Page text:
Gold, Canada: Team competition a romp for Canadian skaters
GANGNEUNG, South Korea (AP) — At mid-ice, the Canadians gathered for a group huddle that turned into a massive hug.
They earned it: Gold for Canada.
While the stars of Monday’s Olympic free skates were a Russian and an American woman, Canada’s deep squad grabbed the team gold medal it so desperately sought.
“We’re born on the ice,” said ice dancer Scott Moir, who with partner Tessa Virtue tied an Olympic figure skating record with four medals. “We think we’re the best in the world. Winning this is like winning hockey and winning curling.”
The top spot was clinched when Gabrielle Daleman finished third behind Russian Alina Zagitova and American Mirai Nagasu in the women’s event. That gave Canada 63 points to 58 for the Russians with only the ice dance remaining. The Russians could pick up a maximum of four points in that discipline.
The United States repeated its showing in the 2014 Sochi Games with a bronze medal.
Just before Daleman’s clincher, Patrick Chan won the men’s free skate against a weakened field, and with a mediocre performance.
Regardless, Canada’s quest for a medal its skaters said they set about winning ever since they wound up second in Sochi was complete with one program remaining.
“I worked my butt off incredibly hard these past four years to get on this team,” Daleman said. “We have such an incredible, strong team, and I’m proud to say we’ve won and I’m prouder to have been part of it.”
With their team gold medal assured, Virtue and Moir tied the record for most Olympic medals won by figure skaters. Evgeni Plushenko and Gillis Grafstrom also won four apiece.
“Obviously the skaters in generations before us didn’t have the opportunity to win multiple medals at an Olympic Games,” Moir said. “We recognize that. But what we do realize — and I think I learned this from Evgeni Plushenko actually — is a lot of things have to go right. You have to be pretty fortunate to do multiple games and have a shot at medals. When I look at that, I just think of how fortunate we’ve been to compete on the world’s best scale.”
The women’s free skate was top scale — and historic — for the Americans. Nagasu, whose career hit several roadblocks since finishing fourth at the 2010 Olympics — she was bumped from the 2014 U.S. team in favor of Ashley Wagner — had the performance of her life. Not only did her teammates rise in applause, so did skaters from other nations, and not simply because she landed the triple axel so few women even attempt.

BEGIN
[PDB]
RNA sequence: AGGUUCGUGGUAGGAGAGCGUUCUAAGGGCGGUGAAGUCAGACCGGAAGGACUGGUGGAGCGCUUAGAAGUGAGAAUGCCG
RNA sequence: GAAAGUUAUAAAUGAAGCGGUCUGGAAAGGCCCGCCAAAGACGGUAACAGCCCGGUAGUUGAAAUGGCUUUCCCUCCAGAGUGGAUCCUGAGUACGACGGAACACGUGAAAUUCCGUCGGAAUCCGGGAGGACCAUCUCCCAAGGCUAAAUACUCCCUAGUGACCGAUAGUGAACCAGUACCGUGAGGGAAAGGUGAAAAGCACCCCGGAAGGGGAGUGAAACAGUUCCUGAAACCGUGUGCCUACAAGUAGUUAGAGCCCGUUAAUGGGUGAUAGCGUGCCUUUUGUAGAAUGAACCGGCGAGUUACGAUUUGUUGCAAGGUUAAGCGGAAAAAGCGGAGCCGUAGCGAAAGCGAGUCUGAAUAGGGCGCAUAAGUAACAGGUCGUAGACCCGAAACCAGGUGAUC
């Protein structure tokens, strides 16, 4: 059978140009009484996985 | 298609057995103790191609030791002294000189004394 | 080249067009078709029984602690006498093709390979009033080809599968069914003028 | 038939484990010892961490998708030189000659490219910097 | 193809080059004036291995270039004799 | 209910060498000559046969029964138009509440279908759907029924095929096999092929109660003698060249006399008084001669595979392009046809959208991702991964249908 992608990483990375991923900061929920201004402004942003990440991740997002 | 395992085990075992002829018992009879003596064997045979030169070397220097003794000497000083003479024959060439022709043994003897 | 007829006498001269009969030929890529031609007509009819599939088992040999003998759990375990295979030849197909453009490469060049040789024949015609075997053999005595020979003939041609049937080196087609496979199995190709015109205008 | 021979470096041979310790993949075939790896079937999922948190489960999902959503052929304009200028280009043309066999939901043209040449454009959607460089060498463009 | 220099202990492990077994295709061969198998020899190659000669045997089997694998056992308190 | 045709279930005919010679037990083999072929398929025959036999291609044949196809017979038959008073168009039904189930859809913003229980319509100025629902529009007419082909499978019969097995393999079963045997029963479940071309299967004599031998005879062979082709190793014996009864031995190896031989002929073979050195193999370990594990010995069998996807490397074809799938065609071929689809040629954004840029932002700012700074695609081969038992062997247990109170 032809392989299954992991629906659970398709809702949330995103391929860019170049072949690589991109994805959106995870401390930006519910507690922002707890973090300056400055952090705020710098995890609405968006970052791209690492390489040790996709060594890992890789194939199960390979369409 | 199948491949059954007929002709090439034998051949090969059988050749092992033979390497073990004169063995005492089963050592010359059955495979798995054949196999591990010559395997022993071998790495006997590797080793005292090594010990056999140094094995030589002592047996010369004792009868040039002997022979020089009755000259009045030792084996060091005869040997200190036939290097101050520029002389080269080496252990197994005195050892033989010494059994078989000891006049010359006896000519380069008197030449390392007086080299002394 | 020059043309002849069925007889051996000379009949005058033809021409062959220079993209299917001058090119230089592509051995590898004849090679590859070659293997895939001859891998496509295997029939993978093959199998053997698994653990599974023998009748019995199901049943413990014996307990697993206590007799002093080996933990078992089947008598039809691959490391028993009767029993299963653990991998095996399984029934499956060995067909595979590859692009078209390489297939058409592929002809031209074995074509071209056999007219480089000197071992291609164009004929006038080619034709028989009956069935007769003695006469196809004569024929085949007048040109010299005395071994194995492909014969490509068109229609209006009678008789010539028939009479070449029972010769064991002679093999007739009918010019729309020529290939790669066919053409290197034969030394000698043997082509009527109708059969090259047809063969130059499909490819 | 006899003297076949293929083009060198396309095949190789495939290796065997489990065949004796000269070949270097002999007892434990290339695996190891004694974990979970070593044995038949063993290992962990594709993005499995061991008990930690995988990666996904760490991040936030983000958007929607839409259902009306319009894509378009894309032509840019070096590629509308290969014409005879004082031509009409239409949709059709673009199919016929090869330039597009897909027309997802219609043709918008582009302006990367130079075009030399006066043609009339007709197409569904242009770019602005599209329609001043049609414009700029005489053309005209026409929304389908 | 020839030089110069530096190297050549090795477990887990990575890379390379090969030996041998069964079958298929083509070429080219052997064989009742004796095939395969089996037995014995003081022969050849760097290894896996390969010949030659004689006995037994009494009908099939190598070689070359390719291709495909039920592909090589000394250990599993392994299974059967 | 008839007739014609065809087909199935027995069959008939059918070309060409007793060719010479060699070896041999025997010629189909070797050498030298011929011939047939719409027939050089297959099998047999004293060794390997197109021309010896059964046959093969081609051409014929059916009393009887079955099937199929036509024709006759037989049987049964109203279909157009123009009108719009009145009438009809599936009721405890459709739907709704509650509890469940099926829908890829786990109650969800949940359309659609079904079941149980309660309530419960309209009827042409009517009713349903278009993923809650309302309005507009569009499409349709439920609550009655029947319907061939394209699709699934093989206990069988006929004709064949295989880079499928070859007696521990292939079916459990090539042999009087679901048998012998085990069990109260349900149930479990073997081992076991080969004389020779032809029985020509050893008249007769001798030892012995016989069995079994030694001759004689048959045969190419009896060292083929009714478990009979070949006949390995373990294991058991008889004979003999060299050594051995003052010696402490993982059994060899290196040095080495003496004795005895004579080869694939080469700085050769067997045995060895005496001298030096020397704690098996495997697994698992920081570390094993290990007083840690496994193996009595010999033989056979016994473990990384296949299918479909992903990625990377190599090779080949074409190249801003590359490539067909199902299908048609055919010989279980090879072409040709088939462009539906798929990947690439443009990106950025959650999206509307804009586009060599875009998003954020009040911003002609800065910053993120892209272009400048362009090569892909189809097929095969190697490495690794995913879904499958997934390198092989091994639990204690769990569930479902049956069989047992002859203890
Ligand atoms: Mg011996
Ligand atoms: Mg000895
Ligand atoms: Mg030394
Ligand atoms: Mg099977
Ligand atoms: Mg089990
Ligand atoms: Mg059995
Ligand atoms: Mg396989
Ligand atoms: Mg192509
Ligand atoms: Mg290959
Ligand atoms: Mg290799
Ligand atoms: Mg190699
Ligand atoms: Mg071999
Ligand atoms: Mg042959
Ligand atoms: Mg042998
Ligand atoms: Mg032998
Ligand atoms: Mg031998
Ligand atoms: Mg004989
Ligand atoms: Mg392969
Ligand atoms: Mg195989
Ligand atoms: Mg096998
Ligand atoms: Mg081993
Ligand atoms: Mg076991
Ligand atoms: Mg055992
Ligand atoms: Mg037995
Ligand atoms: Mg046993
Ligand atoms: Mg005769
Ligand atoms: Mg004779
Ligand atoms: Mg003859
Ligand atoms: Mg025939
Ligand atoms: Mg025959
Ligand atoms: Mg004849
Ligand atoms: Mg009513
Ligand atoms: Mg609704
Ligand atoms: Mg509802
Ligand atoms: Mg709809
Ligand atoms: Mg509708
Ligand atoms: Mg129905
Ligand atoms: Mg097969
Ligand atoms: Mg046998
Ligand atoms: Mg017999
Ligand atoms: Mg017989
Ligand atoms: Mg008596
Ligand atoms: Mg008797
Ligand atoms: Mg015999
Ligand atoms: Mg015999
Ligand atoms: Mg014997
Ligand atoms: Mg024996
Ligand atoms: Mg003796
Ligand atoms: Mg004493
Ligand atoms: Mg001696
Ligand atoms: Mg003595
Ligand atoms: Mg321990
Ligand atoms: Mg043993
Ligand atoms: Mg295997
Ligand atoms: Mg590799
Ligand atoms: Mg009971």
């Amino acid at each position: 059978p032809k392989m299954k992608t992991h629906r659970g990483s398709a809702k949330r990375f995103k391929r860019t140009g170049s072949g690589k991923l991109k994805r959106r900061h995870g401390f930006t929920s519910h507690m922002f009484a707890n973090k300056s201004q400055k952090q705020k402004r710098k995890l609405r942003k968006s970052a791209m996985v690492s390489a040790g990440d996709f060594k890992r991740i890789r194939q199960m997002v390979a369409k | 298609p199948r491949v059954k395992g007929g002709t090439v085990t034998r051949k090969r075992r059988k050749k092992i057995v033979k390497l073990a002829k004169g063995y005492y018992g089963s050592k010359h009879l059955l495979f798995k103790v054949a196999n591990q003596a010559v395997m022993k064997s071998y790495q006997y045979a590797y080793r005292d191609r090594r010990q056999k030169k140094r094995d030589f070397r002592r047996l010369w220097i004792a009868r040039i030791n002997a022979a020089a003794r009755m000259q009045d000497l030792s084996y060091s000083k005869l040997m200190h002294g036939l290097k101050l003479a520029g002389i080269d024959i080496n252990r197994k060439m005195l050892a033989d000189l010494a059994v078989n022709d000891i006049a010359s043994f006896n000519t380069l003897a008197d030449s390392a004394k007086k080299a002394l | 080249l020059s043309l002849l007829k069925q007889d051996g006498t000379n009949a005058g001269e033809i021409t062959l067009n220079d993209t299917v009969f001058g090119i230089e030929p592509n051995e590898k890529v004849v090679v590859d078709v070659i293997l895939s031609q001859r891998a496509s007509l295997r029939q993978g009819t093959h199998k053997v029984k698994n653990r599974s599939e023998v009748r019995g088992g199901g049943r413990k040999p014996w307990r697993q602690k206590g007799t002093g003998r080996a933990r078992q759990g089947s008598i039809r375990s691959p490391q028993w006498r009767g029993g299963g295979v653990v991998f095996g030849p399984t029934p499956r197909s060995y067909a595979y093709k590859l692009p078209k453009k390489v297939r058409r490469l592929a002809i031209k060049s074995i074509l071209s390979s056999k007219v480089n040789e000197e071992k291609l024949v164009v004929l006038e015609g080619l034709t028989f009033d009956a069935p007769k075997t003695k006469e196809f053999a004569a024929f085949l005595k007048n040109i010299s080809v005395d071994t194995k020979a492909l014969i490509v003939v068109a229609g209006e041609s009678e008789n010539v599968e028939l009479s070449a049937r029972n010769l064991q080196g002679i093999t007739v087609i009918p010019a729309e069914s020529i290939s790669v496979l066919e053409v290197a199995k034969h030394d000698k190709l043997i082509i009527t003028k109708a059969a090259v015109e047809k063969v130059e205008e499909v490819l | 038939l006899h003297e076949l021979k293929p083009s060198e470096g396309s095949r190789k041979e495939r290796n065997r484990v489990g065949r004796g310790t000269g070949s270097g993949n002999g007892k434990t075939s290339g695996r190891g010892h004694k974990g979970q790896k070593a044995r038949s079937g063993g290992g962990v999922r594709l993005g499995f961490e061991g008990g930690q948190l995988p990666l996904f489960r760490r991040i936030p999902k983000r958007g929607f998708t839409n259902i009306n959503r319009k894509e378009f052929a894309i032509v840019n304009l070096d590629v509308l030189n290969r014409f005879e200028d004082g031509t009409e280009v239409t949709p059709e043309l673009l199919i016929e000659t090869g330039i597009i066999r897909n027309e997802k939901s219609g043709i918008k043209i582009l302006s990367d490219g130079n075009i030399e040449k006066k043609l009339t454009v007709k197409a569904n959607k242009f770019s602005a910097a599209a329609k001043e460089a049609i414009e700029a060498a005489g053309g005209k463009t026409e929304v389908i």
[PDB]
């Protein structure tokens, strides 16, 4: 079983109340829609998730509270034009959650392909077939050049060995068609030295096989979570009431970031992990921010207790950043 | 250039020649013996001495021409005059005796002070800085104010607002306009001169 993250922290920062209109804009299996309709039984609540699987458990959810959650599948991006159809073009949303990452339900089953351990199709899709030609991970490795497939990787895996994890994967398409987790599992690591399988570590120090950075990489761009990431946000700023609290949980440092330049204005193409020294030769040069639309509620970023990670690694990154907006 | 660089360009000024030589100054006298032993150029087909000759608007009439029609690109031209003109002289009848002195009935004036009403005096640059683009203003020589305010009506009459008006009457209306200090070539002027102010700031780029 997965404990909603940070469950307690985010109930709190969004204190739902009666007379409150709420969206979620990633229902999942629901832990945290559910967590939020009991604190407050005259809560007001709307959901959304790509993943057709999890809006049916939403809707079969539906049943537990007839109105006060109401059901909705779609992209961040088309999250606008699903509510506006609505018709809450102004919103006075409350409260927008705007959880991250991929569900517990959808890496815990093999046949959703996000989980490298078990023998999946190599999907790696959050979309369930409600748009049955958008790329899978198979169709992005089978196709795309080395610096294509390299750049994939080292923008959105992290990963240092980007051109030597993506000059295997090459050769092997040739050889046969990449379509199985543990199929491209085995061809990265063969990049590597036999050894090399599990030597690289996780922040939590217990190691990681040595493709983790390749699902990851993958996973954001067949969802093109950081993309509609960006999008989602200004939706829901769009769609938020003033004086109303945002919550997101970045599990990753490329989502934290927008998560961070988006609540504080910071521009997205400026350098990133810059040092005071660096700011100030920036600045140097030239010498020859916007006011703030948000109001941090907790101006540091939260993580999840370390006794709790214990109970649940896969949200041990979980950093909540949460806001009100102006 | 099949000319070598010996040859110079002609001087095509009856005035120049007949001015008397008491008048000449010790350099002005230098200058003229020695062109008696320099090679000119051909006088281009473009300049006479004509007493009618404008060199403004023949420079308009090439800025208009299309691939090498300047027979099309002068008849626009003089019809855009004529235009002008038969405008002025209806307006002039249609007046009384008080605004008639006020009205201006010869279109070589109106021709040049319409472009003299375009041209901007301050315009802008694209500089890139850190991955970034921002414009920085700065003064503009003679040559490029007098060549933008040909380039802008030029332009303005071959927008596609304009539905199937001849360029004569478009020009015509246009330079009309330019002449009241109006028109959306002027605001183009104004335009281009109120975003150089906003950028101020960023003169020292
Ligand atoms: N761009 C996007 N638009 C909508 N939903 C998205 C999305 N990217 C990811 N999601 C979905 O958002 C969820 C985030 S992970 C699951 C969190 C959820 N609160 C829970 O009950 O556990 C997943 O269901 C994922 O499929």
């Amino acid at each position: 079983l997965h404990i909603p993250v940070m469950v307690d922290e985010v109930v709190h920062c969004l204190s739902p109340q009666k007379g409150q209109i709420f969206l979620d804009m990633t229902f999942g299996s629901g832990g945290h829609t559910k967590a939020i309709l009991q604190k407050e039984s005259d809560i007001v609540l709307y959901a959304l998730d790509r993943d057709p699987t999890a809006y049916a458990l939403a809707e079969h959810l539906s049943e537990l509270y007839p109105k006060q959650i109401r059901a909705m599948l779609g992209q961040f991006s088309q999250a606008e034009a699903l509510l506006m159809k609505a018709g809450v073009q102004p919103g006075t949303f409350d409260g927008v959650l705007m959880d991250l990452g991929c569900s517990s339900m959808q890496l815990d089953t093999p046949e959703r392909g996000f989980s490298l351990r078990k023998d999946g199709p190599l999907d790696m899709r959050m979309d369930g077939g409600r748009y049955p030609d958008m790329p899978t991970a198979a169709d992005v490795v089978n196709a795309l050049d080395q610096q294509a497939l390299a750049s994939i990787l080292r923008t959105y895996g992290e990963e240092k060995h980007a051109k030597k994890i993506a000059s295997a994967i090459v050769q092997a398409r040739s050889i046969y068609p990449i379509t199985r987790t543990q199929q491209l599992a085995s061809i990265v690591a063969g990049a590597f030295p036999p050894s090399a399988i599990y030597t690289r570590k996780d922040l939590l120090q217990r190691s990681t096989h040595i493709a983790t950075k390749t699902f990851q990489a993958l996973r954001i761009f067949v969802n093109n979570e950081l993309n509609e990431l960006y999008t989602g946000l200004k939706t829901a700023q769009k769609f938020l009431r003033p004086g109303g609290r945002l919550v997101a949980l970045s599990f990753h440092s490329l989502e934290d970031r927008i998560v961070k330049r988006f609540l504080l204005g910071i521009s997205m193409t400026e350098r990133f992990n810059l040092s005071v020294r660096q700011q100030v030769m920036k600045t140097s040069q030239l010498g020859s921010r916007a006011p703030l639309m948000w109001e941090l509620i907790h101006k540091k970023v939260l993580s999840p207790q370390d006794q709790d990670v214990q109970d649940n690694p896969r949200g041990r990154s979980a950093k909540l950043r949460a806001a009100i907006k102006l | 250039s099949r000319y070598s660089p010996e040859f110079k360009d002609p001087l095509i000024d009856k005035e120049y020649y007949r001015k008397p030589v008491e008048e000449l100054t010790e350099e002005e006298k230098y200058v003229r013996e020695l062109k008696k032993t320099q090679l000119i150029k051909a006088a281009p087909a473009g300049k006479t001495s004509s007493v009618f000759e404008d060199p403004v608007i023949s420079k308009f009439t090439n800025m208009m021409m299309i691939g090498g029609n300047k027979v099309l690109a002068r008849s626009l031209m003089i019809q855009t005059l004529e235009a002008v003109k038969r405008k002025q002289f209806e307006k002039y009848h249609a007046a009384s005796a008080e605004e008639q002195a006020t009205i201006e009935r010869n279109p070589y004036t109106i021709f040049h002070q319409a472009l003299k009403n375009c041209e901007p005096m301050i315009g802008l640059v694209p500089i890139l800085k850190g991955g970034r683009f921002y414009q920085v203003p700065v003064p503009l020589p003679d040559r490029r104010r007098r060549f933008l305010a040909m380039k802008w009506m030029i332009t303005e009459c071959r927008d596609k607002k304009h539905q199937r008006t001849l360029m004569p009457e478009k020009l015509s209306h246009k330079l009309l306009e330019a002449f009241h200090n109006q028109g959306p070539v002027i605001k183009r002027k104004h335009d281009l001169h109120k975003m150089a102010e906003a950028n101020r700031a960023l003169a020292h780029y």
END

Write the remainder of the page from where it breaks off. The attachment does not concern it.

“I don’t know if you could tell — it was more something I could feel — but to nail it the way I did, even out of the corner of my eye I could see my teammates standing out of excitement,” Nagasu said. “And at that moment I wanted to stop the music and get off, but I still had my whole program ahead of me, and to complete the performance to the best of my ability is really exciting.”
Zagitova, the rising star from Russia and current European champion, topped Nagasu’s score by 20 points. The 15-year-old stamped herself as the main challenger to countrywoman Evgenia Medvedeva for the gold in the individual event with a brilliant combination of jumps, spins, artistry and overall presence.
“I’m really happy with my skate. I was able to cope with my nerves and I’m very pleased that I didn’t let my team down,” Zagitova said. “I always motivate myself that I do everything in training well, all the elements, so why can’t I do that in competition, too?”
Just like Friday’s men’s short program, the men’s free skate was anything but memorable. Chan won it despite several major mistakes — his struggles on the triple axel struck him once again. His artistry boosted his mark significantly, and, frankly, the four other competitors are not his main competition in the individual event later this week.
The 10-time national champion and 2014 Olympic silver medalist moved Canada closer to that highly sought gold, extending its lead by a point.
“We wanted to make sure one of us would beat the Russians in our events, and I’m so honored to have done it,” Chan said.
Adam Rippon, replacing U.S. champ Nathan Chen, skated a fluid and at times mesmerizing routine, but his marks were damaged by inconsistencies with his jumps, including omitting a planned quad lutz.
Still, his third-place finish extended the Americans’ lead over Italy to two points, helping the Americans get closer to replicating their showing in Sochi.
“I worked so hard for this moment,” said Rippon, who was added to the team by the U.S. committee in January ahead of Ross Miner. “I still have another week of competition to go, but to have that moment, my family is here, I have friends watching at home. To do it for them who have supported me and watched me and been on this long road that’s been up and down, that feels incredible.”
As did the team bronze medal, of course.
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